Brownspotted wrasse facts for kids
Quick facts for kidsBrownspotted wrasse
The brownspotted wrasse (Notolabrus parilus), also known as the blue-spotted parrotfish, brown-spotted parrotfish and orangespotted wrasse, is a species of marine ray-finned fish from the family Labridae, the wrasses. It is found in the Indian Ocean off the western and southern coasts of Australia.
The brownspotted wrasse is a relatively large species of wrasse with specimens measuring up to 31.2 centimetres (12.3 in) in standard length. The males of this specie have a dark brown or greyish brown background colour, with an interrupted horizontal white band running the length of the body. They also have gold or brown markings on their scales. The females and juveniles are a lighter shade of brown than the males or may be greenish, with white blotches on scales, and grey and brown barring across body.
The brownspotted wrasse is distributed from Shark Bay, Western Australia around the southern coastline of Australia as far as southern Victoria. They are most numerous off Western Australia, especially off the south western coast of the state, they are less abundant in South Australia and Victoria is the edge of their range where they are very rare.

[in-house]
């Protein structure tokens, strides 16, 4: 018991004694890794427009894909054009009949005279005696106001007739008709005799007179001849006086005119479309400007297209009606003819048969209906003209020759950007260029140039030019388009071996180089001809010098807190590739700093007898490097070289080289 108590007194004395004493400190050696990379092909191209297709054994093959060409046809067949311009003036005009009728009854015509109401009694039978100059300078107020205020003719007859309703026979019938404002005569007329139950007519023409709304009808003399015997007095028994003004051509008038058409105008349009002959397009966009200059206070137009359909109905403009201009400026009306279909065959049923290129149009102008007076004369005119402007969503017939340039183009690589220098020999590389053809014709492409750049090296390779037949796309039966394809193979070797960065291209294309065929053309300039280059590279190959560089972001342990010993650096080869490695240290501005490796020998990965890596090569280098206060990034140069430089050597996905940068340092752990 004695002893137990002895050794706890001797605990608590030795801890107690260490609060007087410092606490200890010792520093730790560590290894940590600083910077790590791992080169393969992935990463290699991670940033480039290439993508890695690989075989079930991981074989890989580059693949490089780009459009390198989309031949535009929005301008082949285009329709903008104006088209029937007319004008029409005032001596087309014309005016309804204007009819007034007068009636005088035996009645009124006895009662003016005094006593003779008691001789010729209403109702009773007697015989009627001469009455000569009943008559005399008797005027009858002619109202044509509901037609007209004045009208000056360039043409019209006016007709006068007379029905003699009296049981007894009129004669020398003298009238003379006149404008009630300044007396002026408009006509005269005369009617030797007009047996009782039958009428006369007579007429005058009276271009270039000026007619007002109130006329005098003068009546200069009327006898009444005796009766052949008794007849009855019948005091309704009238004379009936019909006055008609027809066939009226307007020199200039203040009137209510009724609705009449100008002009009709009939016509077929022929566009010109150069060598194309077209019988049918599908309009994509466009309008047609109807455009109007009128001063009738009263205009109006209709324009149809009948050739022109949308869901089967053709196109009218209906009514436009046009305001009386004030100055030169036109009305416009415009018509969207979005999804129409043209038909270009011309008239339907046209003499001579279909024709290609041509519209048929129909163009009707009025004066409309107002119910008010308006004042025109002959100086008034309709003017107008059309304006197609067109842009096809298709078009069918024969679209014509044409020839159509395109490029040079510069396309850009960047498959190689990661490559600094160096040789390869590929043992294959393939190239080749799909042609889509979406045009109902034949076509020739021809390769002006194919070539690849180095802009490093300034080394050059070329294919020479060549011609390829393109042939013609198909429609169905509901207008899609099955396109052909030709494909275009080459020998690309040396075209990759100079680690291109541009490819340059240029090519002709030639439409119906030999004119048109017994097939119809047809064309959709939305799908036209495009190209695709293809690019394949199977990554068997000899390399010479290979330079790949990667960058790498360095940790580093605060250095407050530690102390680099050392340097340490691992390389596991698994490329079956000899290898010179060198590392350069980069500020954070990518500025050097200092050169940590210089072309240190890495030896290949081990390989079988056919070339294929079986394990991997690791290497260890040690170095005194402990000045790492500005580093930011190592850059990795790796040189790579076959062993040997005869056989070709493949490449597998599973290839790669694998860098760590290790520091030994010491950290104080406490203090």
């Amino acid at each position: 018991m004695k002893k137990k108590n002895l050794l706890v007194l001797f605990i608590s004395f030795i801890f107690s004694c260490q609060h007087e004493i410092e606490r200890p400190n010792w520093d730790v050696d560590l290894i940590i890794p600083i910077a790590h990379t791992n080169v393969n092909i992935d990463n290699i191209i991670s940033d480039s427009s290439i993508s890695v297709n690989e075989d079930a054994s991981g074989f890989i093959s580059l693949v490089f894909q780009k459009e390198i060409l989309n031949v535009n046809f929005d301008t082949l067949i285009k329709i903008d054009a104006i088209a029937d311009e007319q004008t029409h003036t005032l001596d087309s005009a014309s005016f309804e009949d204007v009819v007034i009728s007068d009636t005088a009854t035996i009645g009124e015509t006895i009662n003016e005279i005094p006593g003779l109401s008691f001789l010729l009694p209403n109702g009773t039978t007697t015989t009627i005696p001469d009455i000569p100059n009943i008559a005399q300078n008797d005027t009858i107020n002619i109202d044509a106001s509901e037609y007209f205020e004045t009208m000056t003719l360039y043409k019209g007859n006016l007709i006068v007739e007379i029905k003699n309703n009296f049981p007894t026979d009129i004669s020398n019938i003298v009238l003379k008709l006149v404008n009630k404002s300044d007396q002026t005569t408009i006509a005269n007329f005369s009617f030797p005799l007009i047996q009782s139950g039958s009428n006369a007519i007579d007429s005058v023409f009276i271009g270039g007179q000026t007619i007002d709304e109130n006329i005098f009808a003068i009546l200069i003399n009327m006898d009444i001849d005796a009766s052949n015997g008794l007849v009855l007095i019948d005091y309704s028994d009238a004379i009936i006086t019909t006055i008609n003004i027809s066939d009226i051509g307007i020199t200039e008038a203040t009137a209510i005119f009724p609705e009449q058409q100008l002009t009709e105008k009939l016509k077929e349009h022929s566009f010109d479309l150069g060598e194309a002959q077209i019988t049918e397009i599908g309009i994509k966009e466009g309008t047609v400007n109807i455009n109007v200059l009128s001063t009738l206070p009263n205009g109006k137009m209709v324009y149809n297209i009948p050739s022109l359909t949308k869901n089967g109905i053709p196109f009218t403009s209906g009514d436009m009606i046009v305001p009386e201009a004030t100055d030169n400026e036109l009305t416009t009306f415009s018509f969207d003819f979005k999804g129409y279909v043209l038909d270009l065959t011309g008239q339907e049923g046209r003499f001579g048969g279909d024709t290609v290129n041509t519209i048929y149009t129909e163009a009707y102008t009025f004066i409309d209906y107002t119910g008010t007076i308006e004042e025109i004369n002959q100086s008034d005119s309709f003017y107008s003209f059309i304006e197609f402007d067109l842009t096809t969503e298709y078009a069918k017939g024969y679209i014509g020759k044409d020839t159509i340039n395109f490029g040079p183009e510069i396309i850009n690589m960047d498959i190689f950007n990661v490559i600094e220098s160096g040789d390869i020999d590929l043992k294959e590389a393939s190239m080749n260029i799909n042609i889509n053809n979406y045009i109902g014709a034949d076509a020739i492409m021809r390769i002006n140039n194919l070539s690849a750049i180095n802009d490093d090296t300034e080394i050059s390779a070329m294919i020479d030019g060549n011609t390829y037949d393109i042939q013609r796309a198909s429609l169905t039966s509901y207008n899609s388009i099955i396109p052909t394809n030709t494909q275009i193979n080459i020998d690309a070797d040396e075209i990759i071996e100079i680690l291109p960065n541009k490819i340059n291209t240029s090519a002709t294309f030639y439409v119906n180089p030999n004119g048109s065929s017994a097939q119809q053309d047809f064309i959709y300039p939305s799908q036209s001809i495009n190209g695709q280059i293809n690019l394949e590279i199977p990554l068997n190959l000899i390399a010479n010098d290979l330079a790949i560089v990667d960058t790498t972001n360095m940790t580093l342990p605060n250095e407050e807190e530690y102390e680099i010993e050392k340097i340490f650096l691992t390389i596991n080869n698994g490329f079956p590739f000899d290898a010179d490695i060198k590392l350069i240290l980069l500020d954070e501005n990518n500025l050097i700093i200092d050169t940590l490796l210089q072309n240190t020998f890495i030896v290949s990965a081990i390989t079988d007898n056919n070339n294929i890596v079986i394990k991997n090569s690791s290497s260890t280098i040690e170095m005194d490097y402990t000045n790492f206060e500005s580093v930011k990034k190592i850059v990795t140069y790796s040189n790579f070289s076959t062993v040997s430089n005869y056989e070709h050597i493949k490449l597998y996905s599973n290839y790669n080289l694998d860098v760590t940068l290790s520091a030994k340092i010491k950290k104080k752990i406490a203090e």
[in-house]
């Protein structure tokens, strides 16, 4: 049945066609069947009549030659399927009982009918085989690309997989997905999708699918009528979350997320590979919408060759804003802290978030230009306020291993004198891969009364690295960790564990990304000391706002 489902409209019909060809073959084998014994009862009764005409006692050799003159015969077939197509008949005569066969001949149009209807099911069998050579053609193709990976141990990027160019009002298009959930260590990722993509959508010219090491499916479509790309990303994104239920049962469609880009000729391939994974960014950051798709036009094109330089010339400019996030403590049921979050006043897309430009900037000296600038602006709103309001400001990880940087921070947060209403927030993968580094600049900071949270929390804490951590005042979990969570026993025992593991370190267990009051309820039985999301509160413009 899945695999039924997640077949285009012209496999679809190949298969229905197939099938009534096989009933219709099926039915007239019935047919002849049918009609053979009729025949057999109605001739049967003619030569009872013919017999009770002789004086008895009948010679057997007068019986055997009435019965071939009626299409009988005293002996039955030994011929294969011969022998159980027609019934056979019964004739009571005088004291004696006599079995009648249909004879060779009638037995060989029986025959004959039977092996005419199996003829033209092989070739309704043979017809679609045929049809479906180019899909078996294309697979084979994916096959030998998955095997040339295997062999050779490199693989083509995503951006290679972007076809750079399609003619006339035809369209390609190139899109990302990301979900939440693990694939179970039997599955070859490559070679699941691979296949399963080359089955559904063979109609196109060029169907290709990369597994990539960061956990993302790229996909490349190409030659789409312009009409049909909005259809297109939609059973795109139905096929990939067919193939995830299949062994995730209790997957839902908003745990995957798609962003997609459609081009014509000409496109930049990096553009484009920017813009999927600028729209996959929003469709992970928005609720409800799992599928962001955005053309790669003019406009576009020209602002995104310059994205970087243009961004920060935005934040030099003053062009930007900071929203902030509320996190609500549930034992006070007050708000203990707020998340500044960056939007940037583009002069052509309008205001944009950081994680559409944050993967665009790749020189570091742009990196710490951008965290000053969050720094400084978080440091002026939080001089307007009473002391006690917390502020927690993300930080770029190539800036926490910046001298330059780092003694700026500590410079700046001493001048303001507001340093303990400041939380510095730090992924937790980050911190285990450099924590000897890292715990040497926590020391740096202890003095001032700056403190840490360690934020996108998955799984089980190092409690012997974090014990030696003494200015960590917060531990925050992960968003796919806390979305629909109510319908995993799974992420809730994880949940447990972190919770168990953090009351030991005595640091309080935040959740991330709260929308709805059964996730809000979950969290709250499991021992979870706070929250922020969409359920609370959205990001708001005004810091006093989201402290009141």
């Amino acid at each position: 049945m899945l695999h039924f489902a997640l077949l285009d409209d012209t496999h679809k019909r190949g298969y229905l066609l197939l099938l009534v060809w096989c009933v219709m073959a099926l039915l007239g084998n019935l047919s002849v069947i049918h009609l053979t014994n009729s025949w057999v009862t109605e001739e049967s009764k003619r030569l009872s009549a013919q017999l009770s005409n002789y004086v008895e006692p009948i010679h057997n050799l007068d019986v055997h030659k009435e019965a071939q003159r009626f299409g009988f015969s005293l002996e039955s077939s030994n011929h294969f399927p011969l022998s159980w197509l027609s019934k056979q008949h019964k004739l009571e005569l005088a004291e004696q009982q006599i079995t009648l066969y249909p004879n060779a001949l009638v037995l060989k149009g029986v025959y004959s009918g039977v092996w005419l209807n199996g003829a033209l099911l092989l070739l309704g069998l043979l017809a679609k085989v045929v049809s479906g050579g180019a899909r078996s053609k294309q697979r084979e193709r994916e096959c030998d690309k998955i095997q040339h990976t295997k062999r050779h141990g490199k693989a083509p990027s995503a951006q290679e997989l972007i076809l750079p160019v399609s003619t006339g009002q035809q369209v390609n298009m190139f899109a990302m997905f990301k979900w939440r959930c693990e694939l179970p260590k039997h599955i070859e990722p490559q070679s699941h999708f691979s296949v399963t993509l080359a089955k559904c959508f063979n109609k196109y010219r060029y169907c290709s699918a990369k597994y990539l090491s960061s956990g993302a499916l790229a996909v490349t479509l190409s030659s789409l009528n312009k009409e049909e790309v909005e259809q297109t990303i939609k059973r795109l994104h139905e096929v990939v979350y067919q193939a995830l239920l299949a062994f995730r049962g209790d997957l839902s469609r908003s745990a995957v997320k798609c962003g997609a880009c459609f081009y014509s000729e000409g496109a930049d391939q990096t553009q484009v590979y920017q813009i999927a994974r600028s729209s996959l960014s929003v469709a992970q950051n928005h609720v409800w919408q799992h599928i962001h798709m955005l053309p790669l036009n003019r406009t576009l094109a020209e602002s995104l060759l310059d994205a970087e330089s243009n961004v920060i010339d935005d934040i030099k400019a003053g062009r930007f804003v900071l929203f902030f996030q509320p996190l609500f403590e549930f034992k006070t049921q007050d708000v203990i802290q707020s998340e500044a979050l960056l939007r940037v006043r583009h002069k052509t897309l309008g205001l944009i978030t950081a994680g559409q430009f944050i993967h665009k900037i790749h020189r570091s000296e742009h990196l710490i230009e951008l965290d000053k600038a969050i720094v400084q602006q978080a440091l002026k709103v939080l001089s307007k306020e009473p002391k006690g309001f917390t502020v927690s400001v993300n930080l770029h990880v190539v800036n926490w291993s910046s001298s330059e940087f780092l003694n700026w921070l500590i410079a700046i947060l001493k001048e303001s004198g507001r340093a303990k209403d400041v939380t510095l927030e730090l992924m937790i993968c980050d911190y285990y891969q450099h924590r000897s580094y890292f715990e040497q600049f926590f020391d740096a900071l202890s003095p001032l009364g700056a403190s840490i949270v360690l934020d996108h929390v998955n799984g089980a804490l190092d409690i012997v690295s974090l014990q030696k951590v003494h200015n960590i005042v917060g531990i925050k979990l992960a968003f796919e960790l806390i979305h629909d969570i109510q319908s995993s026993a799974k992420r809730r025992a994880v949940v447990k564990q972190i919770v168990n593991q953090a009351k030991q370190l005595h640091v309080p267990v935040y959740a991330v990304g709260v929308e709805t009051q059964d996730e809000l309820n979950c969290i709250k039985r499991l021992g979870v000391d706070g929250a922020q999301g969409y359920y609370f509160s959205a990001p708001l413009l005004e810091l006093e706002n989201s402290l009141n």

Habitat and biology
The brownspotted wrasse is found in the vicinity of rocky reefs with seaweeds, it prefers sheltered, moderately exposed and slightly more exposed areas. It occurs at depths of 1–20 metres (3.3–65.6 ft) but has been recorded at greater depths. The juveniles are sometimes recorded in beds of sea grass. This species is a carnivore which feeds on a variety of benthic invertebrates found in areas with a sand substrate, among sea grass and seaweeds. They prey upon gastropods, amphipods, isopods, prawns, crabs and echinoids.
This species is a protogynous hermaphrodite, it switches sex from female to male at some stage in its life cycle. The change occurs when the fish attains a standard length of 175–200 millimetres (6.9–7.9 in). Spawning takes place the late austral winter to early spring. The eggs are laid among seagrass and reef habitats with the eggs and larvae being pelagic.
Species description and etymology
Notolabrus parilus was first formally described in 1850 as Tautoga parila by Scottish naturalist John Richardson (1787-1865) with the type locality given as King George Sound in Western Australia. The specific name parila is the name given to this species by the aboriginal inhabitants of Port George Sound area.
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